“It’s not like he intentionally did it, but hopefully he learnt from that. I saw the video and a few corners later, he was dive-bombing someone else. He just needs to chill a bit, you know? He is only young, but it wasn’t the best manoeuvre, that’s for sure.”

That’s a magnanimous response to what was possibly the most gut-wrenching crash of the whole race, certainly from a TV viewer’s perspective, even if the victim himself makes light of it. Makes you wonder what it takes to stress him out. Heights, helicopters and thunderstorms, Thomas replies. Especially when all three combine.

“I’m not the biggest fan of heights anyway, but during this helicopter ride we had in the Vuelta recently, there was lightning in the mountains going to Andorra. I thought I’d stay on the bus, but ended up going on it. We had to land and drive the last two hours because the weather was so bad.” 

Thomas may not have a head for heights but seems to have grasped the nettle when it comes to the possibility of leading Team Sky next season. Sitting in fourth position overall going into the closing stages, which would have been considered highly unlikely pre-Tour, the climbs of La Toussuire and the Croix de Fer – plus some blistering accelerations from Vincenzo Nibali’s Astana team – unhitched Froome’s loyal lieutenant, leaving Thomas to trail in 22 minutes later and tumble down the standings.

Could he tell there was a day of misery ahead, or was it out of the blue? “I always knew it was going to come, but hoped it might not arrive until Monday! I was quite a bit lighter that morning than previous mornings. So I knew I was depleted. But once you start, you know.

“It was a case of sitting up, taking it easy and recovering to hopefully do a decent job the next day. I could have carried on fighting all the way and only lost 15 minutes instead of 25, maybe, but twelfth or fifteenth on GC doesn’t matter. Helping Froomey win the race is what matters, it’s a no-brainer really.”


And what about “helping Froomey” next year? Could we see a Wiggins versus Froome-style putsch at Team Sky in the Tour? It’s hard to imagine, frankly. But Thomas is ready to step up if required.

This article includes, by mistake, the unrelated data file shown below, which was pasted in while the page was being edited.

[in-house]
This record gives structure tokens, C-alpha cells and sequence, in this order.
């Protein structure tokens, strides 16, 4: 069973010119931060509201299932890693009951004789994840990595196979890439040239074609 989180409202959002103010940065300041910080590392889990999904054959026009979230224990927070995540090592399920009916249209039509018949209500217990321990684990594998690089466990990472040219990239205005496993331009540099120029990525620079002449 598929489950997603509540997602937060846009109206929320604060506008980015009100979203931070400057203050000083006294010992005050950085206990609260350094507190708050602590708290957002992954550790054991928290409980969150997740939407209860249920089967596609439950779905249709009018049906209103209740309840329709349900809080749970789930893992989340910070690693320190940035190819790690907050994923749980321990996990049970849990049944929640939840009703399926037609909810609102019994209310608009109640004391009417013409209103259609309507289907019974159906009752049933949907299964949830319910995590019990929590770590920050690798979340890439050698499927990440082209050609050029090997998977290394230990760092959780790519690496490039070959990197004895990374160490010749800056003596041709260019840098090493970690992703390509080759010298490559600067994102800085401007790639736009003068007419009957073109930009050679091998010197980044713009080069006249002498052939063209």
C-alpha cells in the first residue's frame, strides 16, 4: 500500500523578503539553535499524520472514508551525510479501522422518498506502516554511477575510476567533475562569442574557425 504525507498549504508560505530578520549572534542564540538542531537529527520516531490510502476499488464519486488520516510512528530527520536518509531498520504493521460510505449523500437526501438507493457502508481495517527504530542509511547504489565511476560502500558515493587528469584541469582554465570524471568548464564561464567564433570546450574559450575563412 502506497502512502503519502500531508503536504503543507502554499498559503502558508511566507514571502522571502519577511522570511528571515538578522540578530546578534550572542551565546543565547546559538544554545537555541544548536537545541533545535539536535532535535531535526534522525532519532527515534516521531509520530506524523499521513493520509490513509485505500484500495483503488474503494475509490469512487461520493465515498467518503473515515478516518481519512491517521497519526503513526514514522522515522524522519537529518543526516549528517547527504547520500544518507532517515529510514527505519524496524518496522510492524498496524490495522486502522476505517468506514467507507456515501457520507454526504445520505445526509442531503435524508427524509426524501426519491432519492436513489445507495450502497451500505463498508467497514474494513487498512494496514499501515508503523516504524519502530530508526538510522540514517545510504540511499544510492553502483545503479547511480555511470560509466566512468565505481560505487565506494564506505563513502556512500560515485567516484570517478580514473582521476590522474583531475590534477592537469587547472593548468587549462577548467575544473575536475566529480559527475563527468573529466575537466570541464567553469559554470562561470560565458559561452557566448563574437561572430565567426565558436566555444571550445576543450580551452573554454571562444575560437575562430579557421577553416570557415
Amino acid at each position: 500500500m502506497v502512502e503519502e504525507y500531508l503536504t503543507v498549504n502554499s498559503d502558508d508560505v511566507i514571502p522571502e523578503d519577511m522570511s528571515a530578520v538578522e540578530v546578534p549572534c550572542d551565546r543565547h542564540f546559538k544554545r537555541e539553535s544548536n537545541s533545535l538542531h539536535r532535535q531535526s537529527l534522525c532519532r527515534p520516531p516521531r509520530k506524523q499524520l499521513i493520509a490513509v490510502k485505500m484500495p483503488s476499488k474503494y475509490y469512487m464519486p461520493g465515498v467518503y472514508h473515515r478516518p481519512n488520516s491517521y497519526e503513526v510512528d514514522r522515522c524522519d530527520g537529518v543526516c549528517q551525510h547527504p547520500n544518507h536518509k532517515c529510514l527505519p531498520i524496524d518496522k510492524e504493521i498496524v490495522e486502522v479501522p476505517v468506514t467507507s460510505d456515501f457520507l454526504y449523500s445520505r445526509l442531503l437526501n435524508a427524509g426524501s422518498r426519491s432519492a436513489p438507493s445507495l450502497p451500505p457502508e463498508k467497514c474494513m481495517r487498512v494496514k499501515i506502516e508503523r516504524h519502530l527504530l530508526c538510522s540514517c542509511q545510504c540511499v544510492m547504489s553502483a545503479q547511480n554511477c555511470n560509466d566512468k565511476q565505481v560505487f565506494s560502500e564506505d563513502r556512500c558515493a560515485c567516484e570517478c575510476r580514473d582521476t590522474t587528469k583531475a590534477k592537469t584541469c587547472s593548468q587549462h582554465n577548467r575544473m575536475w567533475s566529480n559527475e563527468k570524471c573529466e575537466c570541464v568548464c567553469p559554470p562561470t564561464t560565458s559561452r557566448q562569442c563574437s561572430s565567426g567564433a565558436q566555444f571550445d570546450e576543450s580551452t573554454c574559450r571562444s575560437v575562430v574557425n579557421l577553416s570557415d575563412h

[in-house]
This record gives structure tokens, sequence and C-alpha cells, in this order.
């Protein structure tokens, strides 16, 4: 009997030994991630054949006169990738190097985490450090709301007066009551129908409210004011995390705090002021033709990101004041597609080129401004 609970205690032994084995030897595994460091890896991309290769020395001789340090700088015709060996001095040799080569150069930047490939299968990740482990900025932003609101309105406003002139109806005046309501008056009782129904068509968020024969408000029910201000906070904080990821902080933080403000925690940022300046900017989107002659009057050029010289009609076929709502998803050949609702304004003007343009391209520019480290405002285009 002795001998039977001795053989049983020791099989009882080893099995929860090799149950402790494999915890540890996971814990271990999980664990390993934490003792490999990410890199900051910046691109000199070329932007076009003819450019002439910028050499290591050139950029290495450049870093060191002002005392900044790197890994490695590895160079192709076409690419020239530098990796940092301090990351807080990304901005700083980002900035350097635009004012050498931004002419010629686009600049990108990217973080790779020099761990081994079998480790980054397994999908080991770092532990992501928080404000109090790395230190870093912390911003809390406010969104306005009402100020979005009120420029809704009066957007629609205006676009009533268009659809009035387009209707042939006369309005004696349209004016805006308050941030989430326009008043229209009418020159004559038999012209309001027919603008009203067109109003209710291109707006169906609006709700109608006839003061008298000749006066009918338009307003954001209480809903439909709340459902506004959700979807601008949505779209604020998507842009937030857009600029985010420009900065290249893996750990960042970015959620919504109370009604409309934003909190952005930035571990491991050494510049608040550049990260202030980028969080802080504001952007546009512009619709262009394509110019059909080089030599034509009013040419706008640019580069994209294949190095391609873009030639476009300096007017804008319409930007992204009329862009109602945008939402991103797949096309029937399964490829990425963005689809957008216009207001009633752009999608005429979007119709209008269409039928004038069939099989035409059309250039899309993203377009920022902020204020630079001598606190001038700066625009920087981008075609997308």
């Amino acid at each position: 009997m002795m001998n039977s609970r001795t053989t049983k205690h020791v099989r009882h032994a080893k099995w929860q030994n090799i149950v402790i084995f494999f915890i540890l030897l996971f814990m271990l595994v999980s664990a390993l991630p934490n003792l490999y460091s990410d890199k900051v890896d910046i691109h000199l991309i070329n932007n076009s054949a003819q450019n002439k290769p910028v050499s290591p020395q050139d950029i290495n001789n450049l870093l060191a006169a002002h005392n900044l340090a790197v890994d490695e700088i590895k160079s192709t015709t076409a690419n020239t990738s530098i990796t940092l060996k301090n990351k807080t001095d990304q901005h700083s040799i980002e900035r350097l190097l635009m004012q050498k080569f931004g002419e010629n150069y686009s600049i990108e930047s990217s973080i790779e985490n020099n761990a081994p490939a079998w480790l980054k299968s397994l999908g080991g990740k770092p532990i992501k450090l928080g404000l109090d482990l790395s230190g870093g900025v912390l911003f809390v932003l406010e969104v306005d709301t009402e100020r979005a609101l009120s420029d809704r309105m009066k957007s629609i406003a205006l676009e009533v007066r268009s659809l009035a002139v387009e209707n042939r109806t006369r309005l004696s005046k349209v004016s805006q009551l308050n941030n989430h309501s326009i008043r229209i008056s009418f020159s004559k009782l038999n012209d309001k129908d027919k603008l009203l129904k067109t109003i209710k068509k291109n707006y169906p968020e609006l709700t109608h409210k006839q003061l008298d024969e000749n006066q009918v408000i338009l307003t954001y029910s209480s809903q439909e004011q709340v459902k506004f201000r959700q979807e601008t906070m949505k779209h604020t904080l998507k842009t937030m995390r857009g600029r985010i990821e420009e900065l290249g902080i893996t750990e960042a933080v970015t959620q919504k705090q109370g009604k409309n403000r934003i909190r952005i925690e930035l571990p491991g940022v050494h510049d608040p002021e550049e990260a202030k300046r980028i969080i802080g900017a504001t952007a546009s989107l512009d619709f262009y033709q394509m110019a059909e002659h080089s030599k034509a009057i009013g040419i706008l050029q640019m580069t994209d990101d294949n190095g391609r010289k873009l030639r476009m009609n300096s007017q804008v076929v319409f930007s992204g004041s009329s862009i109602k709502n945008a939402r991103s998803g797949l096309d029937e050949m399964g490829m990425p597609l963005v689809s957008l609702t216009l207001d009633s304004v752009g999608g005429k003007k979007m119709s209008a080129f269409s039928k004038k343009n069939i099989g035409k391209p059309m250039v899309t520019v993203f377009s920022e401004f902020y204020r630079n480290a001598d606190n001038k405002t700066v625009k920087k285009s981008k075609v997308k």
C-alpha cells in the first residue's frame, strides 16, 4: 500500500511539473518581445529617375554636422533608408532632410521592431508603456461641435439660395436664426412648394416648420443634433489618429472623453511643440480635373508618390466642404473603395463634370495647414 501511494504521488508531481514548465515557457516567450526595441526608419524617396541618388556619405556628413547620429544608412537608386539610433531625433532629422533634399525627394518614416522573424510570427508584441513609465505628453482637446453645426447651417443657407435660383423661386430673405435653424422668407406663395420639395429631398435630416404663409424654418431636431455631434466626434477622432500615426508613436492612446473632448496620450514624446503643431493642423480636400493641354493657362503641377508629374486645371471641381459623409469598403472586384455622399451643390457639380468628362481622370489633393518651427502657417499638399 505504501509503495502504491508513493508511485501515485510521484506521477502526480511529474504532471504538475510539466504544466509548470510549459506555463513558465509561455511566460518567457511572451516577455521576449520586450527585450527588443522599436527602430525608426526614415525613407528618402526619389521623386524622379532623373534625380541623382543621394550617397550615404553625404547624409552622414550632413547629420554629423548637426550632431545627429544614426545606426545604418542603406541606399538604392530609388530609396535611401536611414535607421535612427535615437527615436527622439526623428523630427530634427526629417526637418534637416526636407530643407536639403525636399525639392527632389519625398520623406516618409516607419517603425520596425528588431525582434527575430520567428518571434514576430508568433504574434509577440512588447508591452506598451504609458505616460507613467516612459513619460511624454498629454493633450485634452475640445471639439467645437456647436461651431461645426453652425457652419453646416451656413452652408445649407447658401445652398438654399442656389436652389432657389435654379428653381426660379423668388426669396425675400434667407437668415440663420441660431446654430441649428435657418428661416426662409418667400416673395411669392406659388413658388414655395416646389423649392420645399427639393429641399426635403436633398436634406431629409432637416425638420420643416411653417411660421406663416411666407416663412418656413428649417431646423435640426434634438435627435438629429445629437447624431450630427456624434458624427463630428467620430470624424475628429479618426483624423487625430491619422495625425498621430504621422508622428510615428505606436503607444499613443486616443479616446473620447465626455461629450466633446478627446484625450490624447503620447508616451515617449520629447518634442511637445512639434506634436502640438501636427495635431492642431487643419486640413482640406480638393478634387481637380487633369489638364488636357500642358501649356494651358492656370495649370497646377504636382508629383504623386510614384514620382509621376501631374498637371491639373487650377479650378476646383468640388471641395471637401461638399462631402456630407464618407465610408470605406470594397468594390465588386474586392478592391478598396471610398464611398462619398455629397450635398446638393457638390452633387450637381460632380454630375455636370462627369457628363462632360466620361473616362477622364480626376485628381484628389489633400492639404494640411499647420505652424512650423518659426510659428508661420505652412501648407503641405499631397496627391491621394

“Next year is time to target it and go there as a back-up GC guy; go there with a mindset of actually trying to look after myself that first week and not doing everything for Froomey. I think that will make a big difference.

“It gave me a lot of confidence, especially as there was no time-trial – it was a climber’s race, totally the opposite of what I thought would be good for me.

“So hopefully I can get a little result out of it for myself as well… well, it wouldn’t be a little result…” 

No, Geraint, it would not be a little result. 

Dunkirk earlier in the season, the night before we rode to Roubaix. Thomas is the subject of a lighthearted and extremely funny post-dinner interview. His phone rings mid-flow; he puts it on speaker: “All right, Froomey? What’s that? No, I can’t come bike riding tomorrow. I’m in Dunkirk, speaking in front of a couple of hundred people. And you’re on speaker phone, by the way…” 

The interviewer throws in one serious question at the end. What are your big targets for the year? “To get married, settle down and raise a family,” says Thomas without hesitation. Nicely done, I thought.

It’s not his style to make public declarations of massively ambitious plans for the future. He nibbles away at success in his own sweet time, and persistently makes small steps in the right direction. Yet now, post-season, talk of a “little result” at the Tour is creeping into the newlywed’s thinking. I’m rather excited at the prospect.

And for Thomas to get a “little result”, well, that would be… “Foof!”


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From issue 59 of Rouleur. The World According to G is published by Quercus Books